A bill is sitting in the Texas House right now that would require all state public schools to accept a minimum score of 3 on an Advanced Placement exam for college credit. Advanced Placement allows high school students to take college-level classes and exams for college credit.
The legislation, introduced by Rep. John Zerwas, R-Richmond, would change the system currently in place at the University, where 4's and 5's are needed to gain credit for a majority of exams. We generally support this bill, but only if certain precautions are taken.
The University stresses the importance of graduating in four years to its students, and accepting 3's on all AP exams would certainly help that process. The University accepts 3's for 12 of the AP exams, 4's for 17 more and only 2 exams need to be 5's. A 2 on the German Language and Culture AP Exam counts for UT credit. However, we don't think that all 3's should be accepted.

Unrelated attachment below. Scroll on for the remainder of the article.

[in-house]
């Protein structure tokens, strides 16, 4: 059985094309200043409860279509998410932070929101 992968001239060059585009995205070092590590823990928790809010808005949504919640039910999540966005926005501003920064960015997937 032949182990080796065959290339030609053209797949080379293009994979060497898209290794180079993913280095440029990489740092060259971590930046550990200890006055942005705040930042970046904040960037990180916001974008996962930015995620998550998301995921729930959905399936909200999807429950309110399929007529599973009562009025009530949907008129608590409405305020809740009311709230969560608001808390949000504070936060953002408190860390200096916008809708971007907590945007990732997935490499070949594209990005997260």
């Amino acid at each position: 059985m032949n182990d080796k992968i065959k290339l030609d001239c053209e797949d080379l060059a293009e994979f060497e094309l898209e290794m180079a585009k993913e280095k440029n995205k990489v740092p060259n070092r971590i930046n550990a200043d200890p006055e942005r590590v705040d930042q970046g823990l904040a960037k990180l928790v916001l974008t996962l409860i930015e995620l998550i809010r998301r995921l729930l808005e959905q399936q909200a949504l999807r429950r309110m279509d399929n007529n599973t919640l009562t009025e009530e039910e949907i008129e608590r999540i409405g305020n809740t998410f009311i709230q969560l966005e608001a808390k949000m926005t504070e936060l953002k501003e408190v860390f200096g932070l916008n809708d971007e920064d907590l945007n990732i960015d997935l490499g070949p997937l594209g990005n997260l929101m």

Mellanie Patterson, Student Testing Services coordinator for the University, is concerned a score of 3 will not prepare students for the rigors of their course sequences.
"If they are scoring a 1 or 3, in some instances, they are not very prepared," Patterson said.
Instead, we think that 3's should be accepted for courses that are either University core requirements outside their major or do not relate specifically to a student's field of study. A biology or pre-med student should not be allowed to skip UT biology courses with just a 3, but they should be able to easily test out of American History courses, for example, if they so choose. If a student changes majors, we believe they should have to change their AP credit allowances, too.